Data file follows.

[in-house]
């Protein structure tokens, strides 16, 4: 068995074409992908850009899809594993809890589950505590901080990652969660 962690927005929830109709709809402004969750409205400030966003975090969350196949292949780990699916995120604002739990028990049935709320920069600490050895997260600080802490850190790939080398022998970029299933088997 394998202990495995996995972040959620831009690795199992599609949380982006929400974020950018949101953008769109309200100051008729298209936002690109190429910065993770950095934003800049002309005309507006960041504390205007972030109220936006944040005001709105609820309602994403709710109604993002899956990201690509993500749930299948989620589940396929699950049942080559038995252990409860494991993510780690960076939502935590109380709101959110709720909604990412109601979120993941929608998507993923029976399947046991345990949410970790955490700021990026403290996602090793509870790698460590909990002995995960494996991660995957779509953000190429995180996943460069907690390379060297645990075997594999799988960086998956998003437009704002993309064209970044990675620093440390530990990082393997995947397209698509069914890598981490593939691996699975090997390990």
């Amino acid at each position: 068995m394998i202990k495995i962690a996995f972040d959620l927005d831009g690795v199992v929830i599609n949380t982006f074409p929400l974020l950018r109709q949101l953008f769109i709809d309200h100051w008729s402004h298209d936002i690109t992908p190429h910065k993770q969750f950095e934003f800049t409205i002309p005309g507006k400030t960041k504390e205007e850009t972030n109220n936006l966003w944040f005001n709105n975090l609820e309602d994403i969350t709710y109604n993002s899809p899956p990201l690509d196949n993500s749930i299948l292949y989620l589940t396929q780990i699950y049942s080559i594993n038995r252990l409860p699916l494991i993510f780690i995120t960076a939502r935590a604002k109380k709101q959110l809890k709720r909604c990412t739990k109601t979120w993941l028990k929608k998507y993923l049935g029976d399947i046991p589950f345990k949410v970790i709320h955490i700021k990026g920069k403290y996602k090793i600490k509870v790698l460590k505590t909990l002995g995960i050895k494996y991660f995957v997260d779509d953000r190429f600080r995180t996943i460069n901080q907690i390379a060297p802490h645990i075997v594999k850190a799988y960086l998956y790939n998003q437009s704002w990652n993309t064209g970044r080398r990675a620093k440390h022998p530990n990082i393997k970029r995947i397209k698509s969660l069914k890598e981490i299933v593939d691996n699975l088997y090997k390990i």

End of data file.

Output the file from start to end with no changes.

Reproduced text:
[in-house]
């Protein structure tokens, strides 16, 4: 068995074409992908850009899809594993809890589950505590901080990652969660 962690927005929830109709709809402004969750409205400030966003975090969350196949292949780990699916995120604002739990028990049935709320920069600490050895997260600080802490850190790939080398022998970029299933088997 394998202990495995996995972040959620831009690795199992599609949380982006929400974020950018949101953008769109309200100051008729298209936002690109190429910065993770950095934003800049002309005309507006960041504390205007972030109220936006944040005001709105609820309602994403709710109604993002899956990201690509993500749930299948989620589940396929699950049942080559038995252990409860494991993510780690960076939502935590109380709101959110709720909604990412109601979120993941929608998507993923029976399947046991345990949410970790955490700021990026403290996602090793509870790698460590909990002995995960494996991660995957779509953000190429995180996943460069907690390379060297645990075997594999799988960086998956998003437009704002993309064209970044990675620093440390530990990082393997995947397209698509069914890598981490593939691996699975090997390990």
């Amino acid at each position: 068995m394998i202990k495995i962690a996995f972040d959620l927005d831009g690795v199992v929830i599609n949380t982006f074409p929400l974020l950018r109709q949101l953008f769109i709809d309200h100051w008729s402004h298209d936002i690109t992908p190429h910065k993770q969750f950095e934003f800049t409205i002309p005309g507006k400030t960041k504390e205007e850009t972030n109220n936006l966003w944040f005001n709105n975090l609820e309602d994403i969350t709710y109604n993002s899809p899956p990201l690509d196949n993500s749930i299948l292949y989620l589940t396929q780990i699950y049942s080559i594993n038995r252990l409860p699916l494991i993510f780690i995120t960076a939502r935590a604002k109380k709101q959110l809890k709720r909604c990412t739990k109601t979120w993941l028990k929608k998507y993923l049935g029976d399947i046991p589950f345990k949410v970790i709320h955490i700021k990026g920069k403290y996602k090793i600490k509870v790698l460590k505590t909990l002995g995960i050895k494996y991660f995957v997260d779509d953000r190429f600080r995180t996943i460069n901080q907690i390379a060297p802490h645990i075997v594999k850190a799988y960086l998956y790939n998003q437009s704002w990652n993309t064209g970044r080398r990675a620093k440390h022998p530990n990082i393997k970029r995947i397209k698509s969660l069914k890598e981490i299933v593939d691996n699975l088997y090997k390990i």